Carey, Brycchan. William Wilberforce’s 1789 Abolition Speech. 20
September 2007. Personal website. 2 November 2008
This famous speech was instrumental in the abolitionist movement. It gives an overview of Wilberforce’s stance against the slave trade and focuses on the horrors of the middle passage. I put a copy of the speech on my site, as it is one of Wilberforce’s most well known addresses.
Cawthon, Elizabeth. Personal interview. 12 November 2008
My interview with Dr. Elizabeth Cawthon was very important in my understanding the policy that Wilberforce was involved in. As a result of meeting with her she directed me to several primary resources all of which were very helpful. I am including a video of some of the answers in my website.
Daugherty, Ruth. John Wesley: Letter to William Wilberforce.
1996. United Methodist Women. 15 November 2008
United Methodist Women is an organization whose desire is to encourage spiritual growth, develop leaders and advocate for justice. Wesley’s deathbed letter to William Wilberforce showed everyone that the cause of abolition was of great importance. As a national religious figure, he could have used his last words to talk about many things of significance, but he chose to write this man, about this topic. I felt including this communication in my letter section would help illustrate the connection between England’s anti-slavery movement and the Christian faith.
Hopkins, James. Personal interview. 14 November 2008.
The interview I conducted with Dr. James Hopkins was an extremely important asset in my understanding of how Wilberforce changed not only his time but our time. He led me to several primary sources and gave me two books he has written. I decided to include a video of one of the questions in my website.
Jenkins, Simon. The Story: William Wilberforce. 2003.
Rejesus/Nettrekker. 15 November 2008
Rejesus is a spirituality site that seeks to introduce people to the Christian faith. It highlights prominent Christians. On this site I found several quotes by and about William Wilberforce. These illustrate just how important he was to so many people and most importantly, the abolition movement. I will use some of these quotes in various places on my website.
Moller, Jon K. Excerpts from Slave Narratives – Chapter 3. UNESCO
Transatlantic Slave Trade. 6 January 2009
The site was created as a resource for research works and student projects. The first hand accounts I found here helped to paint a vivid picture of the slave experience. I specifically found powerful the account of Olaudah Equiano and his capture. I used this quotation to help describe the slave pathway from beginning to end under the view a slave ship tab.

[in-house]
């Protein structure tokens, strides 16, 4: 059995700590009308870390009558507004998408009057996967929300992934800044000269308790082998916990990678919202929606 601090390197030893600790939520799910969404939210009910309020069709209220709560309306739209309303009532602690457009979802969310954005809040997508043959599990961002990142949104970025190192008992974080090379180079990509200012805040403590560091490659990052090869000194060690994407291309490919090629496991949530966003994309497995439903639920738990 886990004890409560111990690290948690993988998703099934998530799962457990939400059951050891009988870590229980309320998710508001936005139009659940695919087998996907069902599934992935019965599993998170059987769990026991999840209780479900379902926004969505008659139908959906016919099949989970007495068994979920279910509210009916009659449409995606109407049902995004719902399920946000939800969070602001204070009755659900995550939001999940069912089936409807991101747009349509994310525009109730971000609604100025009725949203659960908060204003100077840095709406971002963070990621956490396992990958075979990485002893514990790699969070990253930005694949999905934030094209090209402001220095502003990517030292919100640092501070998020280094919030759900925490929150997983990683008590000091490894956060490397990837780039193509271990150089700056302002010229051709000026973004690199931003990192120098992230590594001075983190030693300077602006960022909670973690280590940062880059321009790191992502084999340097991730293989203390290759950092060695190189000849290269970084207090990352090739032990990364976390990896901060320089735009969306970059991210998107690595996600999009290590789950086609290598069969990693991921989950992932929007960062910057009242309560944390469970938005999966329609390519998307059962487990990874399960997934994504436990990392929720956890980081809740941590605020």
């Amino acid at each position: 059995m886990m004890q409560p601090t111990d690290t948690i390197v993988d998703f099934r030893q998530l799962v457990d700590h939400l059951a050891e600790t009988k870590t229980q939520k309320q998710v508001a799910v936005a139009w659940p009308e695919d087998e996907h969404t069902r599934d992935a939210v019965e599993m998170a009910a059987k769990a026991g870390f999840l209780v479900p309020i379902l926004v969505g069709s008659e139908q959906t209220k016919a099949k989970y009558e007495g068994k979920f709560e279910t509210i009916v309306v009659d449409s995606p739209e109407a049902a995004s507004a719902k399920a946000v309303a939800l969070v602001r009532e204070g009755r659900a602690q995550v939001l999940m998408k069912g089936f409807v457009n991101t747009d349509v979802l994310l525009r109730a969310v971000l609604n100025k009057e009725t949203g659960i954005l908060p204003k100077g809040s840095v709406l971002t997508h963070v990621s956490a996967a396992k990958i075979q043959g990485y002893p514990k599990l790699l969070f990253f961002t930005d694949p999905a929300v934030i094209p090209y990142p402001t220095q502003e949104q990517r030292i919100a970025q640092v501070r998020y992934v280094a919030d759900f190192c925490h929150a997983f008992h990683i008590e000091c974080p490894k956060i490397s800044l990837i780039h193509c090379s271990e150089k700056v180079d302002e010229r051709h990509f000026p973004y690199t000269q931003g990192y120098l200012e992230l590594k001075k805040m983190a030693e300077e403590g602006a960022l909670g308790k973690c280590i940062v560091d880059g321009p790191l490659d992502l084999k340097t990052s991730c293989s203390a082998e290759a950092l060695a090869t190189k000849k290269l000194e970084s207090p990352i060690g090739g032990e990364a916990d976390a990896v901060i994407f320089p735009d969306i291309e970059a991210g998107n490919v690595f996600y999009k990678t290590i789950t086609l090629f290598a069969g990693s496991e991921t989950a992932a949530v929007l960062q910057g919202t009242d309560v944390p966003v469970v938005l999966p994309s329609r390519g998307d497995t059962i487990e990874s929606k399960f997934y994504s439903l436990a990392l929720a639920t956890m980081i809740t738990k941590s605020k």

Moller, Jon K. Excerpts from Slave Narratives – Chapter 6. UNESCO
Transatlantic Slave Trade. 6 January 2009
This site was designed to be a resource for student projects and research works. This account of Olaudah Equiano describes his journey aboard the slave ship. I included information from this account in my view a slave ship tab.
Belmonte, Kevin. A Journey Through the Life of William Wilberforce.
Forest, Arkansas: New Leaf Press, 2006
Kevin Belmonte is the leading William Wilberforce scholar and was a consultant for the movie "Amazing Grace." The biography featured stunning visual images that were used throughout the website. The information gave a crisp and clear picture of Wilberforce’s life. I used his book as both a significant research resource and an example of how to create a concise overview of an important figure.
Metaxas, Eric. Amazing Grace: William Wilberforce and the Heroic
Campaign to End Slavery. New York, New York: Harper Collins,
Eric Metaxas has written almost thirty children's books. He has also written some of videos for VeggieTales and Rabbit Ears Productions. He has earned earning three Grammy nominations for Best Children's Recording. The entire book was a great tribute to William Wilberforce and his very important cause. The book displayed his life in such a magnificent way. After reading this I felt as if I knew Wilberforce himself. This book was most definitely my main secondary source. I am going to use a lot of the information I learned by reading this biography in many parts of my website.
Ofosu-Appiah, L.H. People in Bondage: African Slavery Since the 15th
century. Minneapolis, Minnesota: Lerner Publications Company,
L.H. Ofosu-Appiah, was a Ghana born scholar who was classically educated at Oxford. He was one of the first African Americans to be invited to read the classics at Oxford. A portion of this book describes the middle passage in great detail. The details gave me a sense of just how horribly the slaves were treated. They could literally kill a slave and not get charged for a crime. I used information in the selected chapters to help describe the middle passage in my website.
Simkin, John. September 1997. Slave Ships. Spartacus Educational. 20
January 2009 <http://www.sparticus.schoolnet.co.uk>
Spartacus Educational is a British online encyclopedia that focuses on historical topics. All of the articles are geared toward students. On this site I found a drawing of the slave ship Brookes that really showed just how cramped the slaves quarters are. I used this image in my View a Slave Ship tab.